Kids will play under lights at Halfway's Adenhart Field

May 04, 2012|By BOB PARASILITI |

HALFWAY — Nick Adenhart has been considered the shining light for Halfway Little League for many years.

On Friday, the league assured that legacy will remain intact for many years to come.

Nicholas J. Adenhart Field at Martin Snook Park was illuminated during a pregame ceremony as the league completed a year-long project to make night baseball a reality. The lighting was a celebration to not only remember the late Halfway and Williamsport High baseball star, but provide a memorable experience for future players.

“We felt real strong about this,” said Janet Gigeous, Adenhart’s mother. “It was always about baseball for Nick, but then it was playing baseball under the lights. Nick never complained about playing, especially when it was under the lights.”

The field — and now the lights — is part of a complex named in memory of Adenhart, who died three years ago in a three-car accident in Fullerton, Calif., after pitching his season debut for the Los Angeles Angels of Anaheim.

The project was financed mostly by a pair of grants from Pepsi Refresh Project and the Angels Baseball Foundation, along with a donation from the Nick Adenhart Memorial Fund, established by his family to help promote and support youth baseball.

“(Halfway league president Jack Jenkins) called to tell me that they were going to start a light project here,” Gigeous said. “When we heard that, we said we had to be involved.”

The fruits of the true labor of love were culminated with on-field ceremonies, complete with Gigeous and Doug Tapley of Tapley Electric throwing a makeshift switch to turn on the lights for the first time. The lever was pulled with the full complement of teams along with most of the volunteers and officials who helped make it a reality.

“We started this about a year ago,” said Jenkins. “I called Janet to see if she could help and she came through to cap it off. We had a lot of donors. Everyone in the community supported us,” Jenkins said. “It was more than just money.

“This is something we have planned for some time, but this puts an end to it all. It’s exciting. … Every kid wants to play baseball under the lights.”

And every one of them played with a small memory of Adenhart. A huge “34” — Adenhart’s number with the Angels — was painted on the turf in center field and every player wore a No. 34 jersey on Friday.

Jenkins credited Dan McCarthy for taking over the project and spearheading the drive to completion, which took many meetings and hours to bring together.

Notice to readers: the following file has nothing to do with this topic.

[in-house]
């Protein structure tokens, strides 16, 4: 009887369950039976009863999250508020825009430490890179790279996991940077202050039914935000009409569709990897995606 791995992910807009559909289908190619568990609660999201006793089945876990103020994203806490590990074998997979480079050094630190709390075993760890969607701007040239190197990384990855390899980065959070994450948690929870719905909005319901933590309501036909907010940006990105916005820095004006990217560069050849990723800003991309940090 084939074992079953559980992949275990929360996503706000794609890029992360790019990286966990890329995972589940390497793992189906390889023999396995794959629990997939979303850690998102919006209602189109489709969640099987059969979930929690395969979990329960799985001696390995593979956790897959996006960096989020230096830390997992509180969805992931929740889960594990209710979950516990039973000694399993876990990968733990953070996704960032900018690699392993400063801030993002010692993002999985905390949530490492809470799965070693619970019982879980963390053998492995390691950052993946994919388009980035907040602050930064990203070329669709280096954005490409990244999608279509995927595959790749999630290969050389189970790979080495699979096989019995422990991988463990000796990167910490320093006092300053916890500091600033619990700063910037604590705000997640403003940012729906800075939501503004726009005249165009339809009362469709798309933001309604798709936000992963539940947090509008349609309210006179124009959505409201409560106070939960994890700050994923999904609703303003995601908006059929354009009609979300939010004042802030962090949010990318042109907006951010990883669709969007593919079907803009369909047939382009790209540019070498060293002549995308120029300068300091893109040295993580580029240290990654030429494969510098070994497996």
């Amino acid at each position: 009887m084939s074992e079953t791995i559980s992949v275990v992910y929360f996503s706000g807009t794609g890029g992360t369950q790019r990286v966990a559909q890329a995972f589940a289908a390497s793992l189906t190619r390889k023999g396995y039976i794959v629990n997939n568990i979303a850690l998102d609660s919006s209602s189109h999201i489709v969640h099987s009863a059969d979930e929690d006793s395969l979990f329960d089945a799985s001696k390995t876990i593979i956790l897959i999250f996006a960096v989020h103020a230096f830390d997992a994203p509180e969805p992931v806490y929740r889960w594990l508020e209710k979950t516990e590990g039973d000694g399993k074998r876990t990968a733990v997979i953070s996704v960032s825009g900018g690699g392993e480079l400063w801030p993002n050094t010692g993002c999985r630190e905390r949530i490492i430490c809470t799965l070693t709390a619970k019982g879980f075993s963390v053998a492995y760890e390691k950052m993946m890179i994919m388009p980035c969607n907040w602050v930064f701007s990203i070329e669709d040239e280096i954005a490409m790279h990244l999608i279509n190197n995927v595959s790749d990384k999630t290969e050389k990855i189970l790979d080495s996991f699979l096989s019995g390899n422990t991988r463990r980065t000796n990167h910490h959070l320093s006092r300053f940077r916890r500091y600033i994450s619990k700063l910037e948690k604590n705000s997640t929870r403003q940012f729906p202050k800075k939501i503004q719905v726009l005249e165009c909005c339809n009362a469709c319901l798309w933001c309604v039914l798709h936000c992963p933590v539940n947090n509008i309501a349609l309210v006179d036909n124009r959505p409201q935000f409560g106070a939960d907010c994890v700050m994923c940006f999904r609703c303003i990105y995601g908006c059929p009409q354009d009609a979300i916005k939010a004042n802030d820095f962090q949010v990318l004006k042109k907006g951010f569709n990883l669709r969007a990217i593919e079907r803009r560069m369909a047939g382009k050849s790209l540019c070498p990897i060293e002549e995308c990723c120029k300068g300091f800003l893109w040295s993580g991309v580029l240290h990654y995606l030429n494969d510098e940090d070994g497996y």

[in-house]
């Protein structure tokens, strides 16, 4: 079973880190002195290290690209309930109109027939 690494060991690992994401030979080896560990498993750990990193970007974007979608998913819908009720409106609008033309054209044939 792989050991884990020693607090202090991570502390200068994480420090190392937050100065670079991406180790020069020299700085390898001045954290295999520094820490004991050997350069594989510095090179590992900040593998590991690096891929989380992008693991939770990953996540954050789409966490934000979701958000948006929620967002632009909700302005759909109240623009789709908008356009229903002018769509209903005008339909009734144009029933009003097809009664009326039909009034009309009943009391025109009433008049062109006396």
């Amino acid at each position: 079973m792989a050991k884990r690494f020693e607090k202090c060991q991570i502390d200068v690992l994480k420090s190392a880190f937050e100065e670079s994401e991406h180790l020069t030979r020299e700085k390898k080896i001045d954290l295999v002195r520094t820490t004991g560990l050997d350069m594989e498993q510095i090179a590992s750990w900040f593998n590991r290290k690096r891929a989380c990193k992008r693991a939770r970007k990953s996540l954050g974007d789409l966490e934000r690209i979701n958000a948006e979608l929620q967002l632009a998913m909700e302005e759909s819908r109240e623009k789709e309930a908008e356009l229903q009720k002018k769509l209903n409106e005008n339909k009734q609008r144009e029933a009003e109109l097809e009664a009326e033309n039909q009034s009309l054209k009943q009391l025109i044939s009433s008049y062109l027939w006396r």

“This all started with an idea,” McCarthy said. “We knew it would be cost prohibitive because we are a non-profit (organization), but all the individuals and companies who are being recognized tonight have been tremendous. All the businesses were charitable with their time and equipment.

“The main goal for this was to create a top-rate facility for the kids and something they will be proud to play at.”

The ceremony included all the individuals and business and government representatives standing behind the pitcher’s mound.

“This site has been the home of Halfway Little League for 30 years,” the public address announcer said. “This is a magical site. As we look at the past, we are looking to the future to celebrate the realization of a dream: To be able to play baseball under the lights at the home ballpark.

“Nick is one of our own and his presence can be seen around the field. His spirit is alive.”

Before the ceremonial lighting, Tapley threw out the first pitch while every 12-year-old player stood behind home plate. Each player walked to the mound and presented everyone who had a hand in making the lights a reality a ball autographed by every one of them as a show of thanks.

“This is such a special place for all of us,” Gigeous said. “The fund is doing well because we keep getting donations from the (major league) players and Nick’s agent Scott Boras every year, especially around the anniversary of Nick’s death. But most of the money we have received is from right here in this area out of people’s own pockets. We wanted to make sure we gave back to them.

“They didn’t forget Nick. I’m happy. I know this is something that he would have done with his own money.”

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